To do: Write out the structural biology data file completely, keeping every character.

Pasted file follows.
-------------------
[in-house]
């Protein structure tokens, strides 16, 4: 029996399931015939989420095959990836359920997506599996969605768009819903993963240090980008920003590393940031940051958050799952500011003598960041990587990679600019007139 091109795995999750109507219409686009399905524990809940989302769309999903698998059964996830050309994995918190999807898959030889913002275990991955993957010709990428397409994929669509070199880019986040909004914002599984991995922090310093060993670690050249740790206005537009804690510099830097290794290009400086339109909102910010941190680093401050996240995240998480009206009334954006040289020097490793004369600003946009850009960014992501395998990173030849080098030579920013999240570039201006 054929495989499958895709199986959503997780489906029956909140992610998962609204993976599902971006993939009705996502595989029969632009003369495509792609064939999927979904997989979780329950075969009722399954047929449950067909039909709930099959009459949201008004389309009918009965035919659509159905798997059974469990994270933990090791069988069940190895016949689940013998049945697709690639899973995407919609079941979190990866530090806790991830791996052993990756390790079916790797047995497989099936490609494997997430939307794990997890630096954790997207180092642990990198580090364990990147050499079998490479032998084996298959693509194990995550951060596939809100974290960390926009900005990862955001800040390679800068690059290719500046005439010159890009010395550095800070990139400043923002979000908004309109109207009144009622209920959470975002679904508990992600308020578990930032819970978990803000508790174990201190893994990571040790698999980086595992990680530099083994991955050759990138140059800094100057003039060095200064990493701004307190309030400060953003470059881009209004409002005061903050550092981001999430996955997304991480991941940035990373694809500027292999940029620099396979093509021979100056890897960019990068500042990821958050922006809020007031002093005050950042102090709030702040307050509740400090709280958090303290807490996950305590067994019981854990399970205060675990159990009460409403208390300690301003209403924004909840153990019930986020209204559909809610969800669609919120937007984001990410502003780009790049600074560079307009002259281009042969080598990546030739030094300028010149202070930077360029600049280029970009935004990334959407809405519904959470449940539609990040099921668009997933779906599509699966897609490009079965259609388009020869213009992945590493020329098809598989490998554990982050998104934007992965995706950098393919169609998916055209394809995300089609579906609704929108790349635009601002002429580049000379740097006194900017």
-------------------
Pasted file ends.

[in-house]
């Protein structure tokens, strides 16, 4: 029996399931015939989420095959990836359920997506599996969605768009819903993963240090980008920003590393940031940051958050799952500011003598960041990587990679600019007139 091109795995999750109507219409686009399905524990809940989302769309999903698998059964996830050309994995918190999807898959030889913002275990991955993957010709990428397409994929669509070199880019986040909004914002599984991995922090310093060993670690050249740790206005537009804690510099830097290794290009400086339109909102910010941190680093401050996240995240998480009206009334954006040289020097490793004369600003946009850009960014992501395998990173030849080098030579920013999240570039201006 054929495989499958895709199986959503997780489906029956909140992610998962609204993976599902971006993939009705996502595989029969632009003369495509792609064939999927979904997989979780329950075969009722399954047929449950067909039909709930099959009459949201008004389309009918009965035919659509159905798997059974469990994270933990090791069988069940190895016949689940013998049945697709690639899973995407919609079941979190990866530090806790991830791996052993990756390790079916790797047995497989099936490609494997997430939307794990997890630096954790997207180092642990990198580090364990990147050499079998490479032998084996298959693509194990995550951060596939809100974290960390926009900005990862955001800040390679800068690059290719500046005439010159890009010395550095800070990139400043923002979000908004309109109207009144009622209920959470975002679904508990992600308020578990930032819970978990803000508790174990201190893994990571040790698999980086595992990680530099083994991955050759990138140059800094100057003039060095200064990493701004307190309030400060953003470059881009209004409002005061903050550092981001999430996955997304991480991941940035990373694809500027292999940029620099396979093509021979100056890897960019990068500042990821958050922006809020007031002093005050950042102090709030702040307050509740400090709280958090303290807490996950305590067994019981854990399970205060675990159990009460409403208390300690301003209403924004909840153990019930986020209204559909809610969800669609919120937007984001990410502003780009790049600074560079307009002259281009042969080598990546030739030094300028010149202070930077360029600049280029970009935004990334959407809405519904959470449940539609990040099921668009997933779906599509699966897609490009079965259609388009020869213009992945590493020329098809598989490998554990982050998104934007992965995706950098393919169609998916055209394809995300089609579906609704929108790349635009601002002429580049000379740097006194900017």